As much as I love most things Disney, and despite how much I enjoyed the movie, as an author, I found myself identifying with P.L. Travers. If you’re not a writer, you don’t really understand the emotional investment writers makes in their stories and their characters in particular. Our characters are like our children and letting go of our children, even when placing them in the hands of someone as trusted as Walt Disney, is never easy.  When someone suggests we change our story, it’s as if they’re saying our children aren’t good enough, which is nothing short of insulting. That said, some of us are better  at taking criticism than others, but any writer that tells you they don’t take some sort of exception to having their stories and characters is a liar. 

So, I loved Saving Mr. Banks. Since I feel an equal amount of affection for Mary Poppins, I'm glad Travers was able to let go and release the rights, but I'll tell you one thing that I'd tell P.L. Travers if I'd ever gotten the opportunity. I'm on your side, Mrs. Travers! 

Tuesday, January 7, 2014

Following Mystery's Approach to 2014

First, I know it’s a bit late, but let me say Happy New Year.  I enjoyed a restful vacation with my family and am now ready to get my nose back to that proverbial grindstone.

Every year, I usually do a December blog post talking about what I want for Christmas. And every year since I started doing that post it’s been the same thing; an offer of either agent representation or publication. Considering that I ask for the same thing every year, I’m sure it goes without saying, I’ve yet to get what I want. 

If you’ll notice this traditional post was noticeably absent last month. Instead, I took an early vacation. During that time, I took a step back from writing and used the time to evaluate what I wanted as a writer. I wanted to figure out what I wanted from my literary pursuits. The answer to my soul searching came from a most unexpected place, Mystery Alaska. I don’t mean the town. In fact, I don’t know if there is such a town. I’m talking about the highly underrated movie with an impressive cast that includes the likes of Russell Crowe, Lolita Davidovich and Hank Azaria to name a few.

Mystery Alaska tells the story of the town’s obsession with the sport of hockey. That obsession takes on new heights when one of the town’s former residents, a fledgling writer played beautifully by Hank Azaria, manages to get an article about his hometown’s religious devotion to the sport published in Sports Illustrated. The article catches the eye of the National Hockey League who devises a plan to put the skills of the Mystery players to the ultimate test by having them play an exhibition game against the New York Rangers. The crux of the movie’s conflict is that the professional players have no interest in playing the Mystery team and have their union file a grievance on their behalf.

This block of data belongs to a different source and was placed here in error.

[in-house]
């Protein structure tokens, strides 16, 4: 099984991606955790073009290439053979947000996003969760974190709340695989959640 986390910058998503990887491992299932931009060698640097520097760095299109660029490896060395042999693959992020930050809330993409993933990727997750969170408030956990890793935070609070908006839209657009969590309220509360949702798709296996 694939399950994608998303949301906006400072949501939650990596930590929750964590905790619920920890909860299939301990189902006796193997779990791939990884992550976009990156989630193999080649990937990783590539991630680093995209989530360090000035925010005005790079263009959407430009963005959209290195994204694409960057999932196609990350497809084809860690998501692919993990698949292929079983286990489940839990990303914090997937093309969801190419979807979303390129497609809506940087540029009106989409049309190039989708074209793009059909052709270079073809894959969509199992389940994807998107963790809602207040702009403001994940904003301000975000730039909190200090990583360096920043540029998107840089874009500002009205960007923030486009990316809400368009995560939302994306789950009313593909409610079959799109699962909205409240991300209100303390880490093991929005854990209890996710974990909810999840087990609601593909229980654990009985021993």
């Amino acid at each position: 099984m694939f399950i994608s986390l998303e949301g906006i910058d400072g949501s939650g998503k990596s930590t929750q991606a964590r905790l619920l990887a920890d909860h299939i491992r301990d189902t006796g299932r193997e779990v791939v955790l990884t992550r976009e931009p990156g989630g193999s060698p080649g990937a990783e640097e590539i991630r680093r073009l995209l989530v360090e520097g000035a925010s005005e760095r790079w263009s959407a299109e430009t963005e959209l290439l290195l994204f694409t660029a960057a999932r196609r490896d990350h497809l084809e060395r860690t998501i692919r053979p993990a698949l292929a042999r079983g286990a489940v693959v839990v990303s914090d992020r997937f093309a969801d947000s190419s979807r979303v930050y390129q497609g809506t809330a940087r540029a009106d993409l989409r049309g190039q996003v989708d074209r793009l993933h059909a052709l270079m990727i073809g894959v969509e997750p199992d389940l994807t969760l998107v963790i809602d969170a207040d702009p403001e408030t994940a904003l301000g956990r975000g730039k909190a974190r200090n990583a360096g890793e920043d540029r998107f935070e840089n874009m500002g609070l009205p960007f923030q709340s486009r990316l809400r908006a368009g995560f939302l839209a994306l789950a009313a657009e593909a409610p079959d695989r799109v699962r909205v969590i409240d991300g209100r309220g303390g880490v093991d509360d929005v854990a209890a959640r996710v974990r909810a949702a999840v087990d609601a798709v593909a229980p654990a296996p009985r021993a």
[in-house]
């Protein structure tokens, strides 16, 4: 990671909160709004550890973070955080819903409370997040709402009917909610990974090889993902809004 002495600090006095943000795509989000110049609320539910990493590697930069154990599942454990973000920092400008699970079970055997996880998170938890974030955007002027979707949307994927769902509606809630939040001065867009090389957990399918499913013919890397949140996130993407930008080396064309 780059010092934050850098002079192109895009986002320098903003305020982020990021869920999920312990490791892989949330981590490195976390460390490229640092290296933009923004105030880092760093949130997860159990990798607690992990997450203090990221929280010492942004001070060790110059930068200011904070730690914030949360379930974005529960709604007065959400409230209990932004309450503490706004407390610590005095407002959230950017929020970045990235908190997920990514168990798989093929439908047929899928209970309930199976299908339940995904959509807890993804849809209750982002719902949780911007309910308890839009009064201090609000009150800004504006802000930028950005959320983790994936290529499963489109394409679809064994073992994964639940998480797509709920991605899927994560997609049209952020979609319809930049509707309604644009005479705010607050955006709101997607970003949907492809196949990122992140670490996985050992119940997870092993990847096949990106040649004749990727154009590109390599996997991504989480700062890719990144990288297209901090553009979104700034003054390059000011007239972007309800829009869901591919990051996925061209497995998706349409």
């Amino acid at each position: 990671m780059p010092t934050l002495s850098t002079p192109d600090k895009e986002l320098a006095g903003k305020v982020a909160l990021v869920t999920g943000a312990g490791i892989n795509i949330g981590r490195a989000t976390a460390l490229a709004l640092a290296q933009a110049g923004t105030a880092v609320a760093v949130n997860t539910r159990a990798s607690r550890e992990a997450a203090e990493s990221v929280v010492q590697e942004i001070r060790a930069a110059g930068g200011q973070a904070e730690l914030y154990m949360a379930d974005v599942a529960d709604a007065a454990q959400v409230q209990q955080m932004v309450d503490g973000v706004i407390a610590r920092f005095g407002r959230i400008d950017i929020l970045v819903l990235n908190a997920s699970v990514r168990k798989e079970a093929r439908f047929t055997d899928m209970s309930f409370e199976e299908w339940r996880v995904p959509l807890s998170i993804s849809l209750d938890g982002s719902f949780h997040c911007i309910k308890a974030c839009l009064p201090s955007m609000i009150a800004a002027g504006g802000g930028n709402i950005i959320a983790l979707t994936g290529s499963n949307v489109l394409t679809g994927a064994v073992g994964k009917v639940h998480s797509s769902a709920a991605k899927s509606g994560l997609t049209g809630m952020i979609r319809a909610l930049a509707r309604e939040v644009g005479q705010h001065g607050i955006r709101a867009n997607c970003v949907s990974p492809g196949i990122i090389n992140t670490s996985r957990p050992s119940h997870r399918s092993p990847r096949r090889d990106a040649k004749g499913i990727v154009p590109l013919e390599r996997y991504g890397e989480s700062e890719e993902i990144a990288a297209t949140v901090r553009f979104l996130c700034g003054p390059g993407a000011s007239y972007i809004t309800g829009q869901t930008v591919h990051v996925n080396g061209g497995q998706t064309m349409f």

Naturally, the National Hockey League isn’t going to stand for this and take the matter to court to compel the players to participate. Having a great deal of money and even more pride invested in hosting the game, Mystery sends a lawyer to argue on their behalf. That lawyer is accompanied by one of the hockey players, a gentle giant affectionately referred to as Tree by his teammates. Court room arguments become heated on both sides, and it’s during one of these pivotal moments that I felt a connection to the Mystery team and realized it was an uncanny metaphor for my writing career.

Mystery’s lawyer Bailey Pruitt was in the midst of making a passionate plea to allow the game to happen. At one point, he gestures toward Tree and tells the court: ‘He don’t make a million bucks a year. He plays to play. He skates to skate because he loves the game of hockey. He loves it.’ That statement struck a chord with me because I realized it was how I used to feel about writing. I didn’t write to be rich or famous. I wrote because I loved doing it and I loved connecting with readers who identified with my characters and my stories. Somewhere along the way, that feeling got pushed to the back of my mind and my heart and was overridden by the need to be offered a traditional publishing contract.

After watching the movie, which I’d seen before, and hearing Bailey’s words again, I realized how much I missed that feeling about writing. I also realized that with all the changes in the publishing industry in the last several years, it’s possible to reach a broader audience and not compromise my artistic integrity without needing the weight of a big name publisher behind me. From this day forward, I’ll be following Mystery Alaska’s approach to my writing. I’ll write what I want, when I want, the way I want for the people I want because I love it.